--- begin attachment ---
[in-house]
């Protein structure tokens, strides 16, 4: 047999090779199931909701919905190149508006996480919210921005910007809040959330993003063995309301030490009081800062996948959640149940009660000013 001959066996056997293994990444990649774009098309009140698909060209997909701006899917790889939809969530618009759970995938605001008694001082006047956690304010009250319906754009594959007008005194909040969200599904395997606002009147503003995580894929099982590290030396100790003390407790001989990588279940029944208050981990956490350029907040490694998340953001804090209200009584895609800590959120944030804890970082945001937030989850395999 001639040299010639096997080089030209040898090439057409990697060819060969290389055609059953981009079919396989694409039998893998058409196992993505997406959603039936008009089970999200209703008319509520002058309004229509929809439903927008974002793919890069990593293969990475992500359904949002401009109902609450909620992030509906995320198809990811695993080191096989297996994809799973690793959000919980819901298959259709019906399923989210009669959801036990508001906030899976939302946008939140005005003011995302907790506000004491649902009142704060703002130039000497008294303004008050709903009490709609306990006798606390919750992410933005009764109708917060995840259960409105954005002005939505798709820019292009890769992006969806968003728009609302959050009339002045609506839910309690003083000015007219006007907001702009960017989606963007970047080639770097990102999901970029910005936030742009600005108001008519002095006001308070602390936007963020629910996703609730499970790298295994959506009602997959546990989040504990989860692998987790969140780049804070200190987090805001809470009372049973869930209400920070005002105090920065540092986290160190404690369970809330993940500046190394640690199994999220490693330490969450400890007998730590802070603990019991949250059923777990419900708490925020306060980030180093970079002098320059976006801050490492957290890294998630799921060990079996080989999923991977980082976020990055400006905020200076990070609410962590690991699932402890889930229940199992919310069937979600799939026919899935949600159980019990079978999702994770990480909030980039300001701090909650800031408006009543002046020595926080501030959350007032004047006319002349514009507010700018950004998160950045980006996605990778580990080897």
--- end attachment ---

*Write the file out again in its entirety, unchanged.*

[in-house]
């Protein structure tokens, strides 16, 4: 047999090779199931909701919905190149508006996480919210921005910007809040959330993003063995309301030490009081800062996948959640149940009660000013 001959066996056997293994990444990649774009098309009140698909060209997909701006899917790889939809969530618009759970995938605001008694001082006047956690304010009250319906754009594959007008005194909040969200599904395997606002009147503003995580894929099982590290030396100790003390407790001989990588279940029944208050981990956490350029907040490694998340953001804090209200009584895609800590959120944030804890970082945001937030989850395999 001639040299010639096997080089030209040898090439057409990697060819060969290389055609059953981009079919396989694409039998893998058409196992993505997406959603039936008009089970999200209703008319509520002058309004229509929809439903927008974002793919890069990593293969990475992500359904949002401009109902609450909620992030509906995320198809990811695993080191096989297996994809799973690793959000919980819901298959259709019906399923989210009669959801036990508001906030899976939302946008939140005005003011995302907790506000004491649902009142704060703002130039000497008294303004008050709903009490709609306990006798606390919750992410933005009764109708917060995840259960409105954005002005939505798709820019292009890769992006969806968003728009609302959050009339002045609506839910309690003083000015007219006007907001702009960017989606963007970047080639770097990102999901970029910005936030742009600005108001008519002095006001308070602390936007963020629910996703609730499970790298295994959506009602997959546990989040504990989860692998987790969140780049804070200190987090805001809470009372049973869930209400920070005002105090920065540092986290160190404690369970809330993940500046190394640690199994999220490693330490969450400890007998730590802070603990019991949250059923777990419900708490925020306060980030180093970079002098320059976006801050490492957290890294998630799921060990079996080989999923991977980082976020990055400006905020200076990070609410962590690991699932402890889930229940199992919310069937979600799939026919899935949600159980019990079978999702994770990480909030980039300001701090909650800031408006009543002046020595926080501030959350007032004047006319002349514009507010700018950004998160950045980006996605990778580990080897």